What's inside Congress' $1 trillion spending bill

PHOTO: The Capitol is seen at dawn in Washington, April 4, 2017. J. Scott Applewhite/AP Photo
The Capitol is seen at dawn in Washington, April 4, 2017.

Late last night, Congress reached a bipartisan agreement on a massive $1 trillion spending bill that will fund the government through September.

The bill that’s expected to pass later this week puts off a government shutdown and delivers victories for both parties.

Here's what is included in the new spending bill, and what’s been left out:

What's in the funding bill

What Republicans and President Donald Trump can celebrate is that fiscal year 2017 will see a big boost in military spending and border security.

$15 billion will be added to funding for the military. The bill puts the total funding for the Department of Defense around $598.5 billion, which isn’t as much as Trump had proposed. In their budget blueprint released in March, the White House proposed that the base budget for the defense department sit at $639 billion.

$1.5 billion more will be dedicated to border security. Two of the DHS programs that deal with immigration enforcement, Immigration and Customs Enforcement (ICE) and Customs and Border Protection (CBP), will see increases in their funding.

According to the Appropriations Committee, the bill commits $93.5 billion in total Overseas Contingency Operations/Global War on Terror funding to provide needed resources and training for U.S. troops, to support the efforts against ISIS and other enemies, to support U.S. allies, and to fund diplomatic and humanitarian trips.

In a win for Democrats, the new deal also doesn't block funding for Planned Parenthood or sanctuary cities, both of which Trump threatened to defund.

The deal also includes an increase of $2 billion for National Institutes of Health funding and year-round Pell grants, as opposed to grants only awarded twice per year, also a victory for Democrats.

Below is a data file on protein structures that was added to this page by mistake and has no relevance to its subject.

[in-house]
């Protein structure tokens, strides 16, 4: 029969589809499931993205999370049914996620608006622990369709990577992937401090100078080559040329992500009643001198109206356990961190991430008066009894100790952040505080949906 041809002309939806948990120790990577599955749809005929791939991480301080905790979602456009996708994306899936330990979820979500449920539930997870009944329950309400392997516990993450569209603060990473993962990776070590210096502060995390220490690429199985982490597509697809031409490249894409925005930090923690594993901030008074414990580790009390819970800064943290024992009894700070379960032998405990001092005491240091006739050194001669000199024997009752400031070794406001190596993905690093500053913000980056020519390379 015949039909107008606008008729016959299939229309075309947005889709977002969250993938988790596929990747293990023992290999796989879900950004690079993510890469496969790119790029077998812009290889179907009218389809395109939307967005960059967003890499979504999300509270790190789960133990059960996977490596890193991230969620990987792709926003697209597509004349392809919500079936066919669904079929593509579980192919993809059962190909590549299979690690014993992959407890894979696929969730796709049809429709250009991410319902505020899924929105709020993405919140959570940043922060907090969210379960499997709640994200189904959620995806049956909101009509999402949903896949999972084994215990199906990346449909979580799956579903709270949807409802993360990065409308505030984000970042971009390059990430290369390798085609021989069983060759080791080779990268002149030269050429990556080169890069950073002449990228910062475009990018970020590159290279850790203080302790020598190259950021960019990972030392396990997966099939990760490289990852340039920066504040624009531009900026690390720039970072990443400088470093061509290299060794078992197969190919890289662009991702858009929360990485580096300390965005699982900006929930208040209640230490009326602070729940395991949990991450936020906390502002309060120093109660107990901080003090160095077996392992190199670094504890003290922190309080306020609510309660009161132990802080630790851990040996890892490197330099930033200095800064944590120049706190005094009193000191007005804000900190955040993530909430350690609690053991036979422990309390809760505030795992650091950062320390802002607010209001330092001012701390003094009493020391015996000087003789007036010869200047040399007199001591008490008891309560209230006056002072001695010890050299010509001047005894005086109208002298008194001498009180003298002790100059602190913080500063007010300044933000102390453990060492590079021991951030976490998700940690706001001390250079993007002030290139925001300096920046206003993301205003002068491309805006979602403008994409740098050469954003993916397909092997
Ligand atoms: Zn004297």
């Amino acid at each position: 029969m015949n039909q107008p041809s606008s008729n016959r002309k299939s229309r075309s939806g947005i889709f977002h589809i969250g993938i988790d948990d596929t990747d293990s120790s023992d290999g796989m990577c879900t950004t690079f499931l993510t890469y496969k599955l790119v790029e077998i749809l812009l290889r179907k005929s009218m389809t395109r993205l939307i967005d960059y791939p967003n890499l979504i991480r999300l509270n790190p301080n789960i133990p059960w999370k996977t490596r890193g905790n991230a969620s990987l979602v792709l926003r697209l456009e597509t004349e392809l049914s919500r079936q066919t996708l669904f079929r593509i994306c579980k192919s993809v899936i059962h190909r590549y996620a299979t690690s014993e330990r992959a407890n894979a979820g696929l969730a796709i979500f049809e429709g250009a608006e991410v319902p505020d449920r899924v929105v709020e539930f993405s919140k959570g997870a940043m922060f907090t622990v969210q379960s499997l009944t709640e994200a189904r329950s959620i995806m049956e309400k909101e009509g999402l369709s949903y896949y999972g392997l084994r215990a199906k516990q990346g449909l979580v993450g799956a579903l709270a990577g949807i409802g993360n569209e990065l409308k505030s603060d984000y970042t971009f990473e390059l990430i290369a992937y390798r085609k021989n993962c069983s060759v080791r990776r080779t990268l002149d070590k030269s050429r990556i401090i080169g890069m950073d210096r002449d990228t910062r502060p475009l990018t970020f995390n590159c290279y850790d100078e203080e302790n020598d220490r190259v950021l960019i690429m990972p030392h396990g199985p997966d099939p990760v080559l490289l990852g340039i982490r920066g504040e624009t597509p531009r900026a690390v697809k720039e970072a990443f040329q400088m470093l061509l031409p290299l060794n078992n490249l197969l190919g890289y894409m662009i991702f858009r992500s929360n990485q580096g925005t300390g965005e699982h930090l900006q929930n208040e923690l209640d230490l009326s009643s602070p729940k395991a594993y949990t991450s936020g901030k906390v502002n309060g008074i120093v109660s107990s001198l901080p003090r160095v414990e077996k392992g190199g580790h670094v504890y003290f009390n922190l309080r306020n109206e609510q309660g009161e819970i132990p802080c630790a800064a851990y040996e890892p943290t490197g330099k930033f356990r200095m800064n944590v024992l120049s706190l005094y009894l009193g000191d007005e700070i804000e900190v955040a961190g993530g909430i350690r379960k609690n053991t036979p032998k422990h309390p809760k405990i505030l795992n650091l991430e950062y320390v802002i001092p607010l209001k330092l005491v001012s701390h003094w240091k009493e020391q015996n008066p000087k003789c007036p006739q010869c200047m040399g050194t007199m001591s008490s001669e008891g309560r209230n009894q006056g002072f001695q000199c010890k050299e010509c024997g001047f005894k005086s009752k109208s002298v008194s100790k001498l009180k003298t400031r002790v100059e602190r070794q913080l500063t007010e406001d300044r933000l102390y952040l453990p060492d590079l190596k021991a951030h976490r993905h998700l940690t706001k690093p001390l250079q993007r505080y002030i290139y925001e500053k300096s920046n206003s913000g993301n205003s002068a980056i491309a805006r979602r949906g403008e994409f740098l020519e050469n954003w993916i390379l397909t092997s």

The bill includes millions in reimbursement for local law enforcement for the protection of the president while he’s in New York City and Florida, fulfilling the requests made by New York and Florida congressional members.

The legislation proposes $150 million more in funding for programs that address the prevention and treatment of opioid addiction.

The bill also requires that the Office of Management and Budget release estimated costs of Trump’s executive orders and presidential memorandums.

What’s left out of the funding bill

The bill deals a blow to a big item on Trump’s agenda -- the “big, beautiful” wall he’s hoping to build on the U.S.-Mexico border.

None of the $1.5 billion in increased funding devoted to border security goes to funding the construction of a physical border wall or hiring of ICE agents.

Also, in a loss for Democrats, this fiscal year’s bill stops funding for the Green Climate Fund, a fund that helps developing nations handle climate change and plays a key role in the 2015 Paris climate agreement.

The bill also doesn't include anything to change the previous administration's policy on Cuba.

The Department of Education and the Environmental Protection Agency will be dealt cuts to their funding. The bill will fund the education department at $68 billion, a $1.2 billion decrease from 2016. The EPA will see a slash of $81.4 million this fiscal year.

This aligns with what Trump wanted but again the cuts aren’t as significant as what the White House proposed back in March. Trump’s budget blueprint hoped for a $9 billion cut in the education department’s budget and a $2.6 billion cut to the EPA.